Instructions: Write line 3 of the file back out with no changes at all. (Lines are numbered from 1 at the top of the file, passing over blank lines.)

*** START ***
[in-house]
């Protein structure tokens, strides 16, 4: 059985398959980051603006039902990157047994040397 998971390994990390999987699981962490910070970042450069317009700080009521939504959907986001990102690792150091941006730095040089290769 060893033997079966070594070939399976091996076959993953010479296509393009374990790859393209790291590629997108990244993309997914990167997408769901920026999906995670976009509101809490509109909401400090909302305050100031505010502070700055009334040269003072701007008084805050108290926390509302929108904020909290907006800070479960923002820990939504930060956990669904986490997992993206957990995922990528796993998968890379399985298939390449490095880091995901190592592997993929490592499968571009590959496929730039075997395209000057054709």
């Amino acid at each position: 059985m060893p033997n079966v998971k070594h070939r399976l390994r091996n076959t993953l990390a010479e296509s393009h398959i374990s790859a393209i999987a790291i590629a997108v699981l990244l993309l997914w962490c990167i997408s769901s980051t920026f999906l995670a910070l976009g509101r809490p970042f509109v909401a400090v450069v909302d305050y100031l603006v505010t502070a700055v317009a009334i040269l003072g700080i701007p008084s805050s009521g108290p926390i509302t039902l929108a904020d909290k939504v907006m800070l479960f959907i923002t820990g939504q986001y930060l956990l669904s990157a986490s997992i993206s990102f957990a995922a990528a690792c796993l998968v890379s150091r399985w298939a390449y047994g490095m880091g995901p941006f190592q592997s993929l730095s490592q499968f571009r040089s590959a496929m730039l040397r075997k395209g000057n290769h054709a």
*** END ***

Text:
């Amino acid at each position: 059985m060893p033997n079966v998971k070594h070939r399976l390994r091996n076959t993953l990390a010479e296509s393009h398959i374990s790859a393209i999987a790291i590629a997108v699981l990244l993309l997914w962490c990167i997408s769901s980051t920026f999906l995670a910070l976009g509101r809490p970042f509109v909401a400090v450069v909302d305050y100031l603006v505010t502070a700055v317009a009334i040269l003072g700080i701007p008084s805050s009521g108290p926390i509302t039902l929108a904020d909290k939504v907006m800070l479960f959907i923002t820990g939504q986001y930060l956990l669904s990157a986490s997992i993206s990102f957990a995922a990528a690792c796993l998968v890379s150091r399985w298939a390449y047994g490095m880091g995901p941006f190592q592997s993929l730095s490592q499968f571009r040089s590959a496929m730039l040397r075997k395209g000057n290769h054709a």